Belief is a personal story we connect with, the lense through which all things are filtered. When questions of bodily autonomy, self-identification, and existence of those who draw our own views of our beliefs into question, we are left with two choices (really the only true binary in existence). One, we can make it illegal to live a life that has no direct effect on yours but needs to be silenced to allow the bubble of belief to continue, unbroken. Two, we can realize that reality, and therefore people, don’t have to conform to our belief system, just as our belief system doesn’t have to conform to their reality; the difference being that this realization doesn’t afford the ability of control over other people, inhumane control being a concept that is both morally and ethically unsound in the best of times.

Whether conscious or not, this is a choice we all make as we’re fed our individualized pockets of media and ideals. Society, the survival of a species, can’t exist without a predisposition to the universality of the second choice. By choosing the former, we are victimizing ourselves to fear of the other.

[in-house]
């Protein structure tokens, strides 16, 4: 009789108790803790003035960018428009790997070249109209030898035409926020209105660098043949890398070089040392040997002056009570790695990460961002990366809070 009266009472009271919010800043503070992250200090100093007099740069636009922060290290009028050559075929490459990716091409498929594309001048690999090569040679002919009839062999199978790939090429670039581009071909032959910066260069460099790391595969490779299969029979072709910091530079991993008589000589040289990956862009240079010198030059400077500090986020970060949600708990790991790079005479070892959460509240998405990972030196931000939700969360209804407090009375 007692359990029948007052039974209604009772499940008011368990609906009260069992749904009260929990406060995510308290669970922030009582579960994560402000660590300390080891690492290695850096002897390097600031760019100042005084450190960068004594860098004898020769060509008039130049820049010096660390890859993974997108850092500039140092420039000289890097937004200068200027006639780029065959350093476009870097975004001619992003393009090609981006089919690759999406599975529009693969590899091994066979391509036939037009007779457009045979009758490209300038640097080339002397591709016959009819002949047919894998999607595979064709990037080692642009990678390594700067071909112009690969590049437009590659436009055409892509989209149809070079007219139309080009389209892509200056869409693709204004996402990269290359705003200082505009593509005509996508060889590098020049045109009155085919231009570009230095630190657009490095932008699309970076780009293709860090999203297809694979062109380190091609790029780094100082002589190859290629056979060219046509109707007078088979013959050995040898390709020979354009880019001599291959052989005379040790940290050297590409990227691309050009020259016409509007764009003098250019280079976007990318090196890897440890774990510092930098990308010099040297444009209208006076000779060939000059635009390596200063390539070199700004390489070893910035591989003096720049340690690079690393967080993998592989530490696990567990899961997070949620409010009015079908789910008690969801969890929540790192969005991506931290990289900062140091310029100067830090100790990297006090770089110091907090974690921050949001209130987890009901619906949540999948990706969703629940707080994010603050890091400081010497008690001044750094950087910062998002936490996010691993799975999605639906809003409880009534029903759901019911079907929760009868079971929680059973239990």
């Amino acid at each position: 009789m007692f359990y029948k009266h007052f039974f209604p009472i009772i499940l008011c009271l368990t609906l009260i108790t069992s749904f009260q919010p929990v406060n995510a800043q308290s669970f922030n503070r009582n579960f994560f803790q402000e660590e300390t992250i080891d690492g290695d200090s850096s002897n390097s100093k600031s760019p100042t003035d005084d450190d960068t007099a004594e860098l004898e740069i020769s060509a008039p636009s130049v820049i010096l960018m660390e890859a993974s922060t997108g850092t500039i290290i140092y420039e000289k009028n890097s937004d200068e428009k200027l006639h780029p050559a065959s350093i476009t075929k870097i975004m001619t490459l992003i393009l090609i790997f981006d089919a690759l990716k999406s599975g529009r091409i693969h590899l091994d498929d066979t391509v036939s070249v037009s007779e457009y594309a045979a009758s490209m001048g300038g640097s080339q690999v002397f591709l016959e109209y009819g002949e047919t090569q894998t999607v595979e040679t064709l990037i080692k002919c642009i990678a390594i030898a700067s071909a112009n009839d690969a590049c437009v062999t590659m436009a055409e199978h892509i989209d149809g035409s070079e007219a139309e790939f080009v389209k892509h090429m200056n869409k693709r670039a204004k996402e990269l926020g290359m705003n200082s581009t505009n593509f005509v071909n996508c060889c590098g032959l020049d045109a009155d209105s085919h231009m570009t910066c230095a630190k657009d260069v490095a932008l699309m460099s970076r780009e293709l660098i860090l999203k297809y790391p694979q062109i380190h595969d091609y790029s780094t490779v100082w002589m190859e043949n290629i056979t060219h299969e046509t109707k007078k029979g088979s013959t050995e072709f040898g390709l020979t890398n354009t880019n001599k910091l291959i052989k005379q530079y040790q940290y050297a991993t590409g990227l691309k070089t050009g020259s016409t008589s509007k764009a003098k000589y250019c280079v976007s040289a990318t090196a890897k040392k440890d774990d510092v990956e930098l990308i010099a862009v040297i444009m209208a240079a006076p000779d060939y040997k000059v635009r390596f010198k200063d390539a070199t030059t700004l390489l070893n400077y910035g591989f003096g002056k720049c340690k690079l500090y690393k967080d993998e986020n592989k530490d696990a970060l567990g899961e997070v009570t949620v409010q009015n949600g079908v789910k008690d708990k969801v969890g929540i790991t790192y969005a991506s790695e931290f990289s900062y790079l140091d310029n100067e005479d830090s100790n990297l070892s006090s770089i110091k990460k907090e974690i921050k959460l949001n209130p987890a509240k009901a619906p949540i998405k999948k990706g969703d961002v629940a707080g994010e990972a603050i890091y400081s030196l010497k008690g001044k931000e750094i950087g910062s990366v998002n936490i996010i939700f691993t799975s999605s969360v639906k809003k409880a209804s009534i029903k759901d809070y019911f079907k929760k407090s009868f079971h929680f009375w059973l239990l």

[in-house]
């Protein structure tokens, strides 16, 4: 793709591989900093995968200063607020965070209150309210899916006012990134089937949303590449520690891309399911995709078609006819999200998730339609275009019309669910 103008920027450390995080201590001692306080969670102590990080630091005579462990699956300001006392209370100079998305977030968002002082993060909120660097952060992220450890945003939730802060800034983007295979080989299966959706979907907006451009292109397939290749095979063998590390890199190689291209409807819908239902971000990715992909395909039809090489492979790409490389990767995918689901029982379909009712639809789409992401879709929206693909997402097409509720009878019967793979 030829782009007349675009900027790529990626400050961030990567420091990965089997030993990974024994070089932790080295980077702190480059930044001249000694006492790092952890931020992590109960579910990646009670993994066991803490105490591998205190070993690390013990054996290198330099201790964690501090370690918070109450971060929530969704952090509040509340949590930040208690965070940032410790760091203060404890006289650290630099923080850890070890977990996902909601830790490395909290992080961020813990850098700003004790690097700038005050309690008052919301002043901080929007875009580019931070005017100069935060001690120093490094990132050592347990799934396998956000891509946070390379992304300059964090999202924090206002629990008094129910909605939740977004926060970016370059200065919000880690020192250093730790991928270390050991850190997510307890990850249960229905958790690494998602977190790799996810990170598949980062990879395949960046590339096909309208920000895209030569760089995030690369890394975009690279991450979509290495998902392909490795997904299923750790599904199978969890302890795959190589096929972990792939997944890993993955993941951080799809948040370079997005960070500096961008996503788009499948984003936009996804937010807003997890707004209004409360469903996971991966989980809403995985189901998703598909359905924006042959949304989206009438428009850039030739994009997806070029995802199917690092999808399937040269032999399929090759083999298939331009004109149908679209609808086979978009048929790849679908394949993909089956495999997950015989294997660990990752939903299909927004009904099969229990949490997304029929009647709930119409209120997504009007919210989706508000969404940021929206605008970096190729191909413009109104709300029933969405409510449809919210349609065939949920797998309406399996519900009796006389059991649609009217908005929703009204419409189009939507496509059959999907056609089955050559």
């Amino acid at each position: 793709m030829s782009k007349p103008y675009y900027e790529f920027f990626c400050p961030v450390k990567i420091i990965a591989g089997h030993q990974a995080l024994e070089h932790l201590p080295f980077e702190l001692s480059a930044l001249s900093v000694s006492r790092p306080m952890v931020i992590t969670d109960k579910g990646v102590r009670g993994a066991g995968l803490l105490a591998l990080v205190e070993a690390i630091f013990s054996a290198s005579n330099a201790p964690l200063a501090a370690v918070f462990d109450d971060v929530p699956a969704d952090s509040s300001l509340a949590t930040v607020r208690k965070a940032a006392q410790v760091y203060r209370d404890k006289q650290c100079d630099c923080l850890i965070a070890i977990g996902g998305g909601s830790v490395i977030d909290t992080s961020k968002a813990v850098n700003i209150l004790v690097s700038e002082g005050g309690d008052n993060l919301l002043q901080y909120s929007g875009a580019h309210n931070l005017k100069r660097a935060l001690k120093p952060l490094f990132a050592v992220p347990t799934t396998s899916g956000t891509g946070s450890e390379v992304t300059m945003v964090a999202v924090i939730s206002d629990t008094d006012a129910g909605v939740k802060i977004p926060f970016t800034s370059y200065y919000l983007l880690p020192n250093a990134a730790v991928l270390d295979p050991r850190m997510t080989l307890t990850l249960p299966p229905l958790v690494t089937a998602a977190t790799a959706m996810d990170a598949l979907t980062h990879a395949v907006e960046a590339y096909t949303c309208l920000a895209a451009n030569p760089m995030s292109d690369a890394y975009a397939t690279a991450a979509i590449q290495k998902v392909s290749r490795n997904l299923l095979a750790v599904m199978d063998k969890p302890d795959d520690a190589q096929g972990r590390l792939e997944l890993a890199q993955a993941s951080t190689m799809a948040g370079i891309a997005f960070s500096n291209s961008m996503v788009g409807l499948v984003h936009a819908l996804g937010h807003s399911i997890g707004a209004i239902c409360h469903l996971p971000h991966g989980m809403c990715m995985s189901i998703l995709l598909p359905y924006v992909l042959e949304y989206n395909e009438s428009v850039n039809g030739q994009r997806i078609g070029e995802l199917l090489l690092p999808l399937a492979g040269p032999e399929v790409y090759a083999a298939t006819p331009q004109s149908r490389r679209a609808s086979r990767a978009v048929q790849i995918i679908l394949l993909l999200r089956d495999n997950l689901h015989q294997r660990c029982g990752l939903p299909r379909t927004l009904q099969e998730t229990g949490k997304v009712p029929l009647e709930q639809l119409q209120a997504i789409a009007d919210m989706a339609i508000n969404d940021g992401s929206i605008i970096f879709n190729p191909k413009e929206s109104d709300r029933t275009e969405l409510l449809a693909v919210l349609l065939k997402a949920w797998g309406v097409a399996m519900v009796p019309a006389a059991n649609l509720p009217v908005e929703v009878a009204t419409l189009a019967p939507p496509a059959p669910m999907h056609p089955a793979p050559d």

Fear of loss of power, stemming from fear of lack of control, meaning we must remain in a constant state of where our beliefs stand, or we can only hope to act out of fear.

Sleeping with the lights on

The passing of anti-LGBTQA+ and anti-abortion laws based on nothing but fear of questioning beliefs is an indicator not only of the personal weakness of the lawmakers and public in this country, but of how easily public mindset can be swayed by fear. Fear of “lack of competition,” fear of “indoctrination,” fear of “ending of life,” fear of having to be globally accepting of those who do not fit into the ironclad mold of individual personal beliefs.

For example, I disagree with basically all religion. However, I can see the role that personal religious or spiritual belief can play in assuaging existential dread. A fallback of reassurance that is need to continue existing in this world. Now, numerous issues with how Christian religions are operated and accommodated aside, were I to gain corporate backing to pass legislation outlawing and criminally punishing the practice of personal religion, I would be morally and ethically in the wrong. I’m certain that most would agree that this is the case.